Should Companies be Philanthropic?

On August 10, 2020, GAMCO Investors proudly announced via a press release a “Shareholder Designated Charitable Contribution” of $7 million. The contribution was equal to $0.25 per GAMCO share, a 25% increase since the year before. According to the program, a registered shareholders in GAMCO Investors would be able to communicate which charitable organization they wanted to donate their pro rate allocation to.

Donating to charities is undoubtedly a noble act, but you might ask your way on earth a company is donating on behalf of its shareholders. GAMCO’s particular program is modeled after a similar program that Berkshire Hathaway implemented from 1981 to 2003.

In a letter to shareholders in 1981, Warren Buffett explained the rationale behind Berkshire Hathaway’s Charitable Giving Program: “In a widely-held corporation the executives ordinarily arrange all charitable donations, with no input at all from shareholders […] A common result is the use of the stockholder’s money to implement the charitable inclinations of the corporate manager, who usually is heavily influenced by specific social pressures on him. Frequently there is an added incongruity; many corporate managers deplore governmental allocation of the taxpayer’s dollar but embrace enthusiastically their own allocation of the shareholder’s dollar.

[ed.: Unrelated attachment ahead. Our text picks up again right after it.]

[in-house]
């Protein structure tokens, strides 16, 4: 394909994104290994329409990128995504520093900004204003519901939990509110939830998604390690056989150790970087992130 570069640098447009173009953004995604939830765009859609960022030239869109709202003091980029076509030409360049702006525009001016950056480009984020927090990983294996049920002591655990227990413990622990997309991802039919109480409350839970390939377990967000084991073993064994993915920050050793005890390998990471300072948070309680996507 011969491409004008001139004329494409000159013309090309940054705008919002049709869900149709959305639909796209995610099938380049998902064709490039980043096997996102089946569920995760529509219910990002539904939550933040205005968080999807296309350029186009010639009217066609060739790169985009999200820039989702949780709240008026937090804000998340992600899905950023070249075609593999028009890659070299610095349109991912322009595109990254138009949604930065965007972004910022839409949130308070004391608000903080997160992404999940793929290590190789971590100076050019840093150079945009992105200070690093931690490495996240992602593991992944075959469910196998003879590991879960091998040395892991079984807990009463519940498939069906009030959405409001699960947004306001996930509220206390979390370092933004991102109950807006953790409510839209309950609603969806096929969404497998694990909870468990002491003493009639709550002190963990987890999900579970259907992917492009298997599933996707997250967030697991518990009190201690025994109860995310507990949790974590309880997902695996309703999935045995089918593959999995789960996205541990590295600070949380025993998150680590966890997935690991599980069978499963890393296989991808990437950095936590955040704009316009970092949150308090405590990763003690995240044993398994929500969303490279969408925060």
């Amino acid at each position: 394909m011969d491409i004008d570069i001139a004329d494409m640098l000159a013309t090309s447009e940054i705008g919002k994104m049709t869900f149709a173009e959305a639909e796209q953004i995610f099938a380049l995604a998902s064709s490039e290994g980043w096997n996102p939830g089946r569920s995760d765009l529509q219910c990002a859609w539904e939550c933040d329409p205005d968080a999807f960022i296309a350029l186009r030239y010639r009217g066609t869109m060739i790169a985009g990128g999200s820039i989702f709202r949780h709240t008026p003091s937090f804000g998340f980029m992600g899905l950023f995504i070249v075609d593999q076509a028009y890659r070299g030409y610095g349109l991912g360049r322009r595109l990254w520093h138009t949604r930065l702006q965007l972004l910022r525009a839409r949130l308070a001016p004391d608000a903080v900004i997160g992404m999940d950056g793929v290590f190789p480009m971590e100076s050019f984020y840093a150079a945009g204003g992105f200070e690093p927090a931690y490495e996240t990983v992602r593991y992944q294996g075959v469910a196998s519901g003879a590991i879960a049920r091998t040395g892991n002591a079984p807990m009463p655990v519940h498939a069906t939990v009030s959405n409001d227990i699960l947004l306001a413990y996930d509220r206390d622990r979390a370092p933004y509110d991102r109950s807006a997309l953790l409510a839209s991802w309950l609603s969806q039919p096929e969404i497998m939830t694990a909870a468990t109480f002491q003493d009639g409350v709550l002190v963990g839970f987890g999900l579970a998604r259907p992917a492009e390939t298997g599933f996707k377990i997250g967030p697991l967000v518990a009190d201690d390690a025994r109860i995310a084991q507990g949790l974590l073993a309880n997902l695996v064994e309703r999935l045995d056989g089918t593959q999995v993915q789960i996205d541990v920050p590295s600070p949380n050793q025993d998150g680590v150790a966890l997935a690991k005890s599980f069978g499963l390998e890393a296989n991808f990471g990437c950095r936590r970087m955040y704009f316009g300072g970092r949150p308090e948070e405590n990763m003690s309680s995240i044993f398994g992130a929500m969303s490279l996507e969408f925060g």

I can certainly agree with the view, that owners should have a say in deciding how the charitable giving of a company should be allocated. The giving should not be seen as a perk for management. I can also see the light in the tax efficiency of having the philanthropy happen inside of the company than post-dividend.

But at the same time – and this particular case is illustrative of this – I can’t help to think that in certain situations, programs like this will cause more aggravation than goodwill among shareholders.

You see, had you bought GAMCO Investors stock in August 2015, each share would have cost you about $32. Five years later, the GAMCO’s share value is around $13. GAMCO’s earnings per share for the last twelve months was $2.25. This implies, that GAMCO is devoting about 10% of the companies operating profits to charity.

The company gives more to charity than it pays its shareholders in dividend.

I can’t help to think of that story of Karl Marx’s wife saying to him that perhaps he should have spent less time in thinking about how to divide Das Kapital and more to thinking about how to earn Das Kapital…

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Gísli Eyland

There are just too many interesting things going on

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